The release of the European Commission's Digital Economy and Society Index (DESI) is always a much-awaited moment, full of curiosity and attention. A detailed monitoring of the level of digitisation of individual states and their progresses. The DESI report identifies areas that require priority action by states, through the analysis of four macro-dimensions: connectivity, human capital, digital technology integration and public services. 

Unfortunately, the monitoring has never been particularly generous towards Italy. There is still a lot of work to be done as far as digitisation is concerned, and in fact the recently published DESI report 2022 places Italy 18th among the 27 EU Member States. A result, however, that should not discourage us, because significant progress is being observed: the share of companies using electronic invoicing is improving, for which Italy is first on the continent. There is also good performance on the adoption level of medium-high sophistication Cloud services (38% against the EU average of 26%). The share of SMEs with at least basic level of digital intensity is growing (we are, however, lagging far behind in the adoption of eCommerce). There is progress in terms of Broadband service deployment and network deployment. In the sub-dimension related to 5G, Italy manages to reach the podium, but there remain some major shortcomings in terms of coverage of very high-capacity networks.

Compared to the previous survey of 2021, with regard to the level of digitisation of the economy and society, Italy gains two positions, moving closer to the European average, with a score of 49.3 compared to 52.3 EU.

This is good, but we should not delude ourselves; attention is growing but the shortcomings are still considerable, considering that more than half of Italian citizens do not even have basic digital skills. The percentage of digital specialists in the Italian workforce is below the EU average, and prospects for the future are weakened by low enrolment and graduation rates in the ICT sector. We are third to last in Europe for population with at least basic digital skills (42%), against an EU average of 56%, and fourth to last for advanced digital skills (22%), against an EU average of 31%. The share of companies offering ICT training to their employees stands at 16%, against a European average of 20%. Italy is also last in the continent for the share of ICT graduates out of the total population with a university degree (1.3% compared to an EU value of 3.9%).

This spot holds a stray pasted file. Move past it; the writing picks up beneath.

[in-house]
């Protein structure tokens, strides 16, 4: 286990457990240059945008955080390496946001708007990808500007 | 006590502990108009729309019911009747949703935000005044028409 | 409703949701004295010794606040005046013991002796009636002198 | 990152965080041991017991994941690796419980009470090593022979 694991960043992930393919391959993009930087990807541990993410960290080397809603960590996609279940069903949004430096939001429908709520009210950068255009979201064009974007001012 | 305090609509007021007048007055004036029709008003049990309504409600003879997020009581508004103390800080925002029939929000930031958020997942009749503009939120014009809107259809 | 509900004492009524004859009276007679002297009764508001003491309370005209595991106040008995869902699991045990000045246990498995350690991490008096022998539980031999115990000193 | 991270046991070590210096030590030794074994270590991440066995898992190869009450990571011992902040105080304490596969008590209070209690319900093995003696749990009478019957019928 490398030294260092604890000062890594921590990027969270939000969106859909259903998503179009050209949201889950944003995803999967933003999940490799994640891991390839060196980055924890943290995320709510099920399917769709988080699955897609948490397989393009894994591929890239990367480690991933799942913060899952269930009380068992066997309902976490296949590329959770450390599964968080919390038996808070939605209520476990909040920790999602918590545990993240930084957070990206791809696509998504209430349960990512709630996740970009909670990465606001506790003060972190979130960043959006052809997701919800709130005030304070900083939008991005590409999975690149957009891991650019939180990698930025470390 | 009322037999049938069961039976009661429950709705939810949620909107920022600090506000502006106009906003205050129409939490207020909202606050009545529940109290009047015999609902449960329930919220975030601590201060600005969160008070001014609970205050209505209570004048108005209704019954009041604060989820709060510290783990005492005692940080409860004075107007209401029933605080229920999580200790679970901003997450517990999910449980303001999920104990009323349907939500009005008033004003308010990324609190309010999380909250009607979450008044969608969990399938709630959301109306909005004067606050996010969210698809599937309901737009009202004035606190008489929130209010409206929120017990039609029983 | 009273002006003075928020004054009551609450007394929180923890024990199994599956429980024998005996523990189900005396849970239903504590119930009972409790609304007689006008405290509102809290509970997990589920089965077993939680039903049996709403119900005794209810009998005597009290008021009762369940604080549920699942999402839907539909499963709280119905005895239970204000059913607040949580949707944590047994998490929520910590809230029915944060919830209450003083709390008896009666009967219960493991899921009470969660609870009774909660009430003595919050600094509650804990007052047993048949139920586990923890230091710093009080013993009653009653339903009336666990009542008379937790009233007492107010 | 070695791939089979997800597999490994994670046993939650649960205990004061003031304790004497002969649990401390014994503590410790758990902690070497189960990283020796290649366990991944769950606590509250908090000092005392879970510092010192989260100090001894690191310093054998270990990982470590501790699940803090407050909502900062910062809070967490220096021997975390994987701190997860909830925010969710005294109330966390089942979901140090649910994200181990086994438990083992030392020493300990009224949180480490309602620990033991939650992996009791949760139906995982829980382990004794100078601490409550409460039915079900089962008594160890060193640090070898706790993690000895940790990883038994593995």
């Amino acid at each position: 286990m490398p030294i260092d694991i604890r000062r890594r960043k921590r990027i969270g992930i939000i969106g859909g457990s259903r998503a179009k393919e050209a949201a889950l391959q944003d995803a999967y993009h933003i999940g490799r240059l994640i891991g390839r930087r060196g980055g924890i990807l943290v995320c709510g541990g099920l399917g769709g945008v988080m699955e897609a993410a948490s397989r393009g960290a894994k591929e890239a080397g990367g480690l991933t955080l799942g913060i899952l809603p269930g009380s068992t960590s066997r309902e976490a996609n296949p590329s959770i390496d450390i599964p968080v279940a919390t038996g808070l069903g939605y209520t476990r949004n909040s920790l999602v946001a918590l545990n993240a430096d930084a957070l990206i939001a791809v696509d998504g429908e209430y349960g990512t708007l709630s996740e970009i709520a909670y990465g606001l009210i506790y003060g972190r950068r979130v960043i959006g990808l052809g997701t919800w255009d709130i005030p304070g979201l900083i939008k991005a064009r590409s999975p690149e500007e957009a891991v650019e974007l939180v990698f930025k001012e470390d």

​Italy is making important progresses, but it is not enough: the percentage of digital specialists in the Italian workforce is lower than the EU average, and the share of companies that have offered ICT training to their employees stands at 16%. We are last in the continent for the share of ICT graduates in the total graduated population

Data on companies also gives us pause for thought. In fact, only 60% of Italian SMEs have reached at least a basic level of digital intensity, although the figure is growing; the use of Cloud services, in particular, is growing considerably, but the spread of technologies such as Big Data and AI is still very limited.

As far as digital services of the Public Administration are concerned, only 40% of Italian Internet users make use of digital public services, compared to an EU average of 65%, but this is a trend that has been growing strongly for a couple of years, registering a 10% increase between 2020 and 2022, in the face of an increasing digitisation of the PA and public services, starting with the publication of the Cloud Italia strategy.

In short, the road taken is the right one, but it is not enough: other countries are running, competitiveness comes without discounts. The PNRR put in place by Italy is a very important resource, not to be missed. 25.1% of the 191 billion allocated is earmarked precisely for digital transition: necessary investments, to be exploited to the full, while committing ourselves to achieving all the objectives on schedule.​